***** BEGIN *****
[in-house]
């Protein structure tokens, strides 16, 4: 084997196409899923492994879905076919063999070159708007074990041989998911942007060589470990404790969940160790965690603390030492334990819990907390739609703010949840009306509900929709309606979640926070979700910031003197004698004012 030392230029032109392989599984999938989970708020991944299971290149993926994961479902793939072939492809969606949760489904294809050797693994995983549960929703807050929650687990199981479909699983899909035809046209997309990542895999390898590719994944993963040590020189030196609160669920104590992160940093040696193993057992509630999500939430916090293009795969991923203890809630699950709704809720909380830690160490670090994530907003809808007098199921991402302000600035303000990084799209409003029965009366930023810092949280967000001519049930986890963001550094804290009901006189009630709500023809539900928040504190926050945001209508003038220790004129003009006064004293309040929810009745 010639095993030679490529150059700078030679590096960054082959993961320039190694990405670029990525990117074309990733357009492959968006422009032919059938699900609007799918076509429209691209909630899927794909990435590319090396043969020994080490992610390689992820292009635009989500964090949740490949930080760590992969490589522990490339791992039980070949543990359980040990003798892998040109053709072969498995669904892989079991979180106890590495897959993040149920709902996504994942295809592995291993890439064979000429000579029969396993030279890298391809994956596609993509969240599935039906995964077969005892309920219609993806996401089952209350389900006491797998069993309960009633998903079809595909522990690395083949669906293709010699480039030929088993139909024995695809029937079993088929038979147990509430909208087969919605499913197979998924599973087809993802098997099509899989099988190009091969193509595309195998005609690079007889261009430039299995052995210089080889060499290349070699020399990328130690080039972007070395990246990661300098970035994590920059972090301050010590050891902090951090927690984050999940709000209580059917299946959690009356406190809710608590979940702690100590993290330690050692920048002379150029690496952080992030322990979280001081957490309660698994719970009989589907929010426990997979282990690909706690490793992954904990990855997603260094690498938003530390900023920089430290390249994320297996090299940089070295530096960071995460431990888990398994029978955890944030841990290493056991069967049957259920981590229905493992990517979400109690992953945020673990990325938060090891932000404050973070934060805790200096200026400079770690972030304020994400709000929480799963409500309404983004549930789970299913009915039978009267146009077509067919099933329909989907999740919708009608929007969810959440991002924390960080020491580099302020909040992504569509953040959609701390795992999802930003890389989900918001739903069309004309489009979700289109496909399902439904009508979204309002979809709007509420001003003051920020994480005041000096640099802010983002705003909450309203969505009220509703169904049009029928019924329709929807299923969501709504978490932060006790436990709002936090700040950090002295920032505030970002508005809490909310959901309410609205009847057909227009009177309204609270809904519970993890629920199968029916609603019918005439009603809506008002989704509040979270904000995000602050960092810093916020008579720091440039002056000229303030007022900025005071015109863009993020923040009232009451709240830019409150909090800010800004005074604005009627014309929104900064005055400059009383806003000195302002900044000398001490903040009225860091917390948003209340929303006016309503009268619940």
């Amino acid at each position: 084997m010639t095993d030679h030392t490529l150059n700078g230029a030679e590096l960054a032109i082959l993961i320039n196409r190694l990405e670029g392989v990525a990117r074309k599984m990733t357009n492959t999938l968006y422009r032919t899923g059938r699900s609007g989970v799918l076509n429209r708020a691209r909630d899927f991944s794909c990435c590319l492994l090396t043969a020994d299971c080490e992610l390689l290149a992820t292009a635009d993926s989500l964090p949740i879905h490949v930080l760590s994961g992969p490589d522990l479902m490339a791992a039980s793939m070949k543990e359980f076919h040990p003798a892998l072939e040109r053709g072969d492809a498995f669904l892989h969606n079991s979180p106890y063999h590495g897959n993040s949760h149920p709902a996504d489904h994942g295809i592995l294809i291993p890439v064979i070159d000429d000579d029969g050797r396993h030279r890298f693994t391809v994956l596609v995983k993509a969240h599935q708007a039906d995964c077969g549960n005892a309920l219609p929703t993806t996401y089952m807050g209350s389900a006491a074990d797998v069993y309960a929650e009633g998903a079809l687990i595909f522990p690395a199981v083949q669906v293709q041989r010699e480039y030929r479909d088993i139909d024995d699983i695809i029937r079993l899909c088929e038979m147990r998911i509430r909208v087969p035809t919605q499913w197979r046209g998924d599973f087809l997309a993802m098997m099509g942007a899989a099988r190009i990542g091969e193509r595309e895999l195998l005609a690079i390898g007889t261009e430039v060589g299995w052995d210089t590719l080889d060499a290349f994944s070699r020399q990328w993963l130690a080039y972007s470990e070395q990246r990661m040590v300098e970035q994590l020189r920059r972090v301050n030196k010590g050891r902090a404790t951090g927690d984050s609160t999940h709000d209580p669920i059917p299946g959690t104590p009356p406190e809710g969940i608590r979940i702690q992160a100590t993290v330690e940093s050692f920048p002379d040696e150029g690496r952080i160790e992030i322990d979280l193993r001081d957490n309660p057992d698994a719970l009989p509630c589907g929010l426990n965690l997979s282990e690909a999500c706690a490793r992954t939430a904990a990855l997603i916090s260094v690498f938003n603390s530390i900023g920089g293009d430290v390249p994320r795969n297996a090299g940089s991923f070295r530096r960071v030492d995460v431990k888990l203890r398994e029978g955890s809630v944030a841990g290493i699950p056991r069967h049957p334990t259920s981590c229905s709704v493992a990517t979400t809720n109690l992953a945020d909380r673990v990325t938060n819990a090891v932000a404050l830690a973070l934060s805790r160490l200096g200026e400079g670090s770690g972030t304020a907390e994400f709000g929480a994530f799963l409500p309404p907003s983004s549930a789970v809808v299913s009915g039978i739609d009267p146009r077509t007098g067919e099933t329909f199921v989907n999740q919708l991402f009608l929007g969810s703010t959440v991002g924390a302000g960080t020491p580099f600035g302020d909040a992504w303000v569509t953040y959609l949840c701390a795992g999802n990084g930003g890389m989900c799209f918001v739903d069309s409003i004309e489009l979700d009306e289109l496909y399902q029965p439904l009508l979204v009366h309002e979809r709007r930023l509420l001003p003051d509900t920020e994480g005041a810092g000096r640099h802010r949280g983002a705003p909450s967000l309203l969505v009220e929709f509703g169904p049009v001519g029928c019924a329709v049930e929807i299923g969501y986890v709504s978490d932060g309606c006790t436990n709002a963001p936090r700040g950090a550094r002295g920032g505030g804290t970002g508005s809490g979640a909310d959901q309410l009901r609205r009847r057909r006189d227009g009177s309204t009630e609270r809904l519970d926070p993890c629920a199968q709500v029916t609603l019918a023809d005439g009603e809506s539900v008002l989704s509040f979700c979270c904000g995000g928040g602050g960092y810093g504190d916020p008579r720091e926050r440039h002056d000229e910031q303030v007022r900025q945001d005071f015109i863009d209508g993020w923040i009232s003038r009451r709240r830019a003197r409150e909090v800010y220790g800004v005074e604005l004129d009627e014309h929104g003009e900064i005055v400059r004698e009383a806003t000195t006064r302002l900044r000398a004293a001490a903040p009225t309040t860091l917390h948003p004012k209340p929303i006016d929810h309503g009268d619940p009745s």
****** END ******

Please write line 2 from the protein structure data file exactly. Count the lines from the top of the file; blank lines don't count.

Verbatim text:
């Protein structure tokens, strides 16, 4: 084997196409899923492994879905076919063999070159708007074990041989998911942007060589470990404790969940160790965690603390030492334990819990907390739609703010949840009306509900929709309606979640926070979700910031003197004698004012 030392230029032109392989599984999938989970708020991944299971290149993926994961479902793939072939492809969606949760489904294809050797693994995983549960929703807050929650687990199981479909699983899909035809046209997309990542895999390898590719994944993963040590020189030196609160669920104590992160940093040696193993057992509630999500939430916090293009795969991923203890809630699950709704809720909380830690160490670090994530907003809808007098199921991402302000600035303000990084799209409003029965009366930023810092949280967000001519049930986890963001550094804290009901006189009630709500023809539900928040504190926050945001209508003038220790004129003009006064004293309040929810009745 010639095993030679490529150059700078030679590096960054082959993961320039190694990405670029990525990117074309990733357009492959968006422009032919059938699900609007799918076509429209691209909630899927794909990435590319090396043969020994080490992610390689992820292009635009989500964090949740490949930080760590992969490589522990490339791992039980070949543990359980040990003798892998040109053709072969498995669904892989079991979180106890590495897959993040149920709902996504994942295809592995291993890439064979000429000579029969396993030279890298391809994956596609993509969240599935039906995964077969005892309920219609993806996401089952209350389900006491797998069993309960009633998903079809595909522990690395083949669906293709010699480039030929088993139909024995695809029937079993088929038979147990509430909208087969919605499913197979998924599973087809993802098997099509899989099988190009091969193509595309195998005609690079007889261009430039299995052995210089080889060499290349070699020399990328130690080039972007070395990246990661300098970035994590920059972090301050010590050891902090951090927690984050999940709000209580059917299946959690009356406190809710608590979940702690100590993290330690050692920048002379150029690496952080992030322990979280001081957490309660698994719970009989589907929010426990997979282990690909706690490793992954904990990855997603260094690498938003530390900023920089430290390249994320297996090299940089070295530096960071995460431990888990398994029978955890944030841990290493056991069967049957259920981590229905493992990517979400109690992953945020673990990325938060090891932000404050973070934060805790200096200026400079770690972030304020994400709000929480799963409500309404983004549930789970299913009915039978009267146009077509067919099933329909989907999740919708009608929007969810959440991002924390960080020491580099302020909040992504569509953040959609701390795992999802930003890389989900918001739903069309004309489009979700289109496909399902439904009508979204309002979809709007509420001003003051920020994480005041000096640099802010983002705003909450309203969505009220509703169904049009029928019924329709929807299923969501709504978490932060006790436990709002936090700040950090002295920032505030970002508005809490909310959901309410609205009847057909227009009177309204609270809904519970993890629920199968029916609603019918005439009603809506008002989704509040979270904000995000602050960092810093916020008579720091440039002056000229303030007022900025005071015109863009993020923040009232009451709240830019409150909090800010800004005074604005009627014309929104900064005055400059009383806003000195302002900044000398001490903040009225860091917390948003209340929303006016309503009268619940």